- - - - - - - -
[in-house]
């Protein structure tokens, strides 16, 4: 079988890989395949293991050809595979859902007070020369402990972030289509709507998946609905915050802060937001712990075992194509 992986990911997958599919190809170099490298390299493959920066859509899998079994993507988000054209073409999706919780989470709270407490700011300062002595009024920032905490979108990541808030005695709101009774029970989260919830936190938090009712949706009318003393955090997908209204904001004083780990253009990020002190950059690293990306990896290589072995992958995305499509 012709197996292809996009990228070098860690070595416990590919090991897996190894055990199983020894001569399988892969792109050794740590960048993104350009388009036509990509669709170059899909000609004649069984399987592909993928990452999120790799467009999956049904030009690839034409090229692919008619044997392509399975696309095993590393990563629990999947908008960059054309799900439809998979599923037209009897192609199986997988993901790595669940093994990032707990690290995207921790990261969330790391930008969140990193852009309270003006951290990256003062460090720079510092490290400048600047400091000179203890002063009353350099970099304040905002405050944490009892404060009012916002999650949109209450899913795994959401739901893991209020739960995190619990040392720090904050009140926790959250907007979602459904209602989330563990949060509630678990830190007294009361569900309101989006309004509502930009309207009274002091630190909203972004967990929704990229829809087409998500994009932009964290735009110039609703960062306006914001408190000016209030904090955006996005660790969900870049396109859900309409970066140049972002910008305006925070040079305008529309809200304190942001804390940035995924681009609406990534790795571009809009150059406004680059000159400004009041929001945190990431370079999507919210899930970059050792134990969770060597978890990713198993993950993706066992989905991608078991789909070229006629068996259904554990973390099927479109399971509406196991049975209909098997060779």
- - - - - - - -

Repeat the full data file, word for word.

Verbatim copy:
[in-house]
């Protein structure tokens, strides 16, 4: 079988890989395949293991050809595979859902007070020369402990972030289509709507998946609905915050802060937001712990075992194509 992986990911997958599919190809170099490298390299493959920066859509899998079994993507988000054209073409999706919780989470709270407490700011300062002595009024920032905490979108990541808030005695709101009774029970989260919830936190938090009712949706009318003393955090997908209204904001004083780990253009990020002190950059690293990306990896290589072995992958995305499509 012709197996292809996009990228070098860690070595416990590919090991897996190894055990199983020894001569399988892969792109050794740590960048993104350009388009036509990509669709170059899909000609004649069984399987592909993928990452999120790799467009999956049904030009690839034409090229692919008619044997392509399975696309095993590393990563629990999947908008960059054309799900439809998979599923037209009897192609199986997988993901790595669940093994990032707990690290995207921790990261969330790391930008969140990193852009309270003006951290990256003062460090720079510092490290400048600047400091000179203890002063009353350099970099304040905002405050944490009892404060009012916002999650949109209450899913795994959401739901893991209020739960995190619990040392720090904050009140926790959250907007979602459904209602989330563990949060509630678990830190007294009361569900309101989006309004509502930009309207009274002091630190909203972004967990929704990229829809087409998500994009932009964290735009110039609703960062306006914001408190000016209030904090955006996005660790969900870049396109859900309409970066140049972002910008305006925070040079305008529309809200304190942001804390940035995924681009609406990534790795571009809009150059406004680059000159400004009041929001945190990431370079999507919210899930970059050792134990969770060597978890990713198993993950993706066992989905991608078991789909070229006629068996259904554990973390099927479109399971509406196991049975209909098997060779």